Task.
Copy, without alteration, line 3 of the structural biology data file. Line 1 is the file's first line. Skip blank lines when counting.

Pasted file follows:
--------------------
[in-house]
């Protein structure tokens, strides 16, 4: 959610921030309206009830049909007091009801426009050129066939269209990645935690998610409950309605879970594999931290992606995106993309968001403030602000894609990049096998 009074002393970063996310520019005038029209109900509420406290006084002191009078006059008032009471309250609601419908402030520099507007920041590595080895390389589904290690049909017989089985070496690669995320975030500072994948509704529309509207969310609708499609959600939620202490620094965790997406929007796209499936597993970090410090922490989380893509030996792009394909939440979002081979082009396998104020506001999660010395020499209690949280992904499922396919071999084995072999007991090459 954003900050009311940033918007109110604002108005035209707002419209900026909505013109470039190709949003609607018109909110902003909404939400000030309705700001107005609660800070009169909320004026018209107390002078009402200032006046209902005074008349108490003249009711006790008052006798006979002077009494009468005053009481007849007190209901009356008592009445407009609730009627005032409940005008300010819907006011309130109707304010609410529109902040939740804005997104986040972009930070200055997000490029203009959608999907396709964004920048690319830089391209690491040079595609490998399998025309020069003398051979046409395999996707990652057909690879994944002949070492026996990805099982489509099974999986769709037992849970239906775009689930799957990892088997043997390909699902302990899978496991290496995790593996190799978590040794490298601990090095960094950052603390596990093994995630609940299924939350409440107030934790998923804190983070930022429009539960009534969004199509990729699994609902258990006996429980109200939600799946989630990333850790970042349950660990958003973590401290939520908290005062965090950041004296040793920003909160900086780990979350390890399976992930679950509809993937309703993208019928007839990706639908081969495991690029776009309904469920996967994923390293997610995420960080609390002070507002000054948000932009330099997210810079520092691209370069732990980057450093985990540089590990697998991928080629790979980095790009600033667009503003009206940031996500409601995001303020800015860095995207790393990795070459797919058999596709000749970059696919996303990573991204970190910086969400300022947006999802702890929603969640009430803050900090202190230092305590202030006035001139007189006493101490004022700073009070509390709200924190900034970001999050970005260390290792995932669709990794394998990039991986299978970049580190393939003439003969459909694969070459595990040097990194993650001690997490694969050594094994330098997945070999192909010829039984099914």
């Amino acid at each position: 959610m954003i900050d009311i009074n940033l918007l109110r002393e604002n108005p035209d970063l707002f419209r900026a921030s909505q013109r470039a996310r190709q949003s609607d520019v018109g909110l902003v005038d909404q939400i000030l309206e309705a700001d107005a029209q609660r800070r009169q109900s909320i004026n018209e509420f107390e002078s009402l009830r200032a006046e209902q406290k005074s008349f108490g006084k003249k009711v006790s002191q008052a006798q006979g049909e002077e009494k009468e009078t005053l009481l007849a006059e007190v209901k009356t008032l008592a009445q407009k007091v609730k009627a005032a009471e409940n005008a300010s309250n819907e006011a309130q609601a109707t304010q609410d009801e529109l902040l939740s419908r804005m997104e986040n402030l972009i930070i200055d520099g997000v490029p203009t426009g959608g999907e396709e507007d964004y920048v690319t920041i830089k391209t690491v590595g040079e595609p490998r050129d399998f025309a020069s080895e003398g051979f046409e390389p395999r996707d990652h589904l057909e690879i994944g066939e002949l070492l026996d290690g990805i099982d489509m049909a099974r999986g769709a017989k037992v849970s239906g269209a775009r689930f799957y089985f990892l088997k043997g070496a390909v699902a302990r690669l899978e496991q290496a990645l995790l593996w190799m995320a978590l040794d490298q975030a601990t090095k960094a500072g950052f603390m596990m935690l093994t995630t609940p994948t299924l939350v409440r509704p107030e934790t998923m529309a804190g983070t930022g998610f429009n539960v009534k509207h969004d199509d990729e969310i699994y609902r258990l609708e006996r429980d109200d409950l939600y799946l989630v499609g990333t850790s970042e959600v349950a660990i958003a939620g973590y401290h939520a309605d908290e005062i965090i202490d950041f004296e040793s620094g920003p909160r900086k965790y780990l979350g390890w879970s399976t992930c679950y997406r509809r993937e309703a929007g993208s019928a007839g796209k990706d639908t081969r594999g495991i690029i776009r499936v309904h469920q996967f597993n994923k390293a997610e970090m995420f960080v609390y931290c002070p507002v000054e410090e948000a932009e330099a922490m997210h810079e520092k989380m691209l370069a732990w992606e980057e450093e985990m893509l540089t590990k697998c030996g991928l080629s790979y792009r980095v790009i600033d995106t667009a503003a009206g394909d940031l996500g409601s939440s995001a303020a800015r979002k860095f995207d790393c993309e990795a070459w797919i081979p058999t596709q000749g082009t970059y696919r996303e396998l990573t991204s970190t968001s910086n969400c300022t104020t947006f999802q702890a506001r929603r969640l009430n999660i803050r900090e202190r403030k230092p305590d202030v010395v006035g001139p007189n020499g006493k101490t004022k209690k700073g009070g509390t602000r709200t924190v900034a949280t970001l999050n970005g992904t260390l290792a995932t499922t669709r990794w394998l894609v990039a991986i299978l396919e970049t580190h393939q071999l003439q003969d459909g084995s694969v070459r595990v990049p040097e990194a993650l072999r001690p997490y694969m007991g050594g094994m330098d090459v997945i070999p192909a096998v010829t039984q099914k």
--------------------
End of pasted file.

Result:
């Amino acid at each position: 959610m954003i900050d009311i009074n940033l918007l109110r002393e604002n108005p035209d970063l707002f419209r900026a921030s909505q013109r470039a996310r190709q949003s609607d520019v018109g909110l902003v005038d909404q939400i000030l309206e309705a700001d107005a029209q609660r800070r009169q109900s909320i004026n018209e509420f107390e002078s009402l009830r200032a006046e209902q406290k005074s008349f108490g006084k003249k009711v006790s002191q008052a006798q006979g049909e002077e009494k009468e009078t005053l009481l007849a006059e007190v209901k009356t008032l008592a009445q407009k007091v609730k009627a005032a009471e409940n005008a300010s309250n819907e006011a309130q609601a109707t304010q609410d009801e529109l902040l939740s419908r804005m997104e986040n402030l972009i930070i200055d520099g997000v490029p203009t426009g959608g999907e396709e507007d964004y920048v690319t920041i830089k391209t690491v590595g040079e595609p490998r050129d399998f025309a020069s080895e003398g051979f046409e390389p395999r996707d990652h589904l057909e690879i994944g066939e002949l070492l026996d290690g990805i099982d489509m049909a099974r999986g769709a017989k037992v849970s239906g269209a775009r689930f799957y089985f990892l088997k043997g070496a390909v699902a302990r690669l899978e496991q290496a990645l995790l593996w190799m995320a978590l040794d490298q975030a601990t090095k960094a500072g950052f603390m596990m935690l093994t995630t609940p994948t299924l939350v409440r509704p107030e934790t998923m529309a804190g983070t930022g998610f429009n539960v009534k509207h969004d199509d990729e969310i699994y609902r258990l609708e006996r429980d109200d409950l939600y799946l989630v499609g990333t850790s970042e959600v349950a660990i958003a939620g973590y401290h939520a309605d908290e005062i965090i202490d950041f004296e040793s620094g920003p909160r900086k965790y780990l979350g390890w879970s399976t992930c679950y997406r509809r993937e309703a929007g993208s019928a007839g796209k990706d639908t081969r594999g495991i690029i776009r499936v309904h469920q996967f597993n994923k390293a997610e970090m995420f960080v609390y931290c002070p507002v000054e410090e948000a932009e330099a922490m997210h810079e520092k989380m691209l370069a732990w992606e980057e450093e985990m893509l540089t590990k697998c030996g991928l080629s790979y792009r980095v790009i600033d995106t667009a503003a009206g394909d940031l996500g409601s939440s995001a303020a800015r979002k860095f995207d790393c993309e990795a070459w797919i081979p058999t596709q000749g082009t970059y696919r996303e396998l990573t991204s970190t968001s910086n969400c300022t104020t947006f999802q702890a506001r929603r969640l009430n999660i803050r900090e202190r403030k230092p305590d202030v010395v006035g001139p007189n020499g006493k101490t004022k209690k700073g009070g509390t602000r709200t924190v900034a949280t970001l999050n970005g992904t260390l290792a995932t499922t669709r990794w394998l894609v990039a991986i299978l396919e970049t580190h393939q071999l003439q003969d459909g084995s694969v070459r595990v990049p040097e990194a993650l072999r001690p997490y694969m007991g050594g094994m330098d090459v997945i070999p192909a096998v010829t039984q099914k």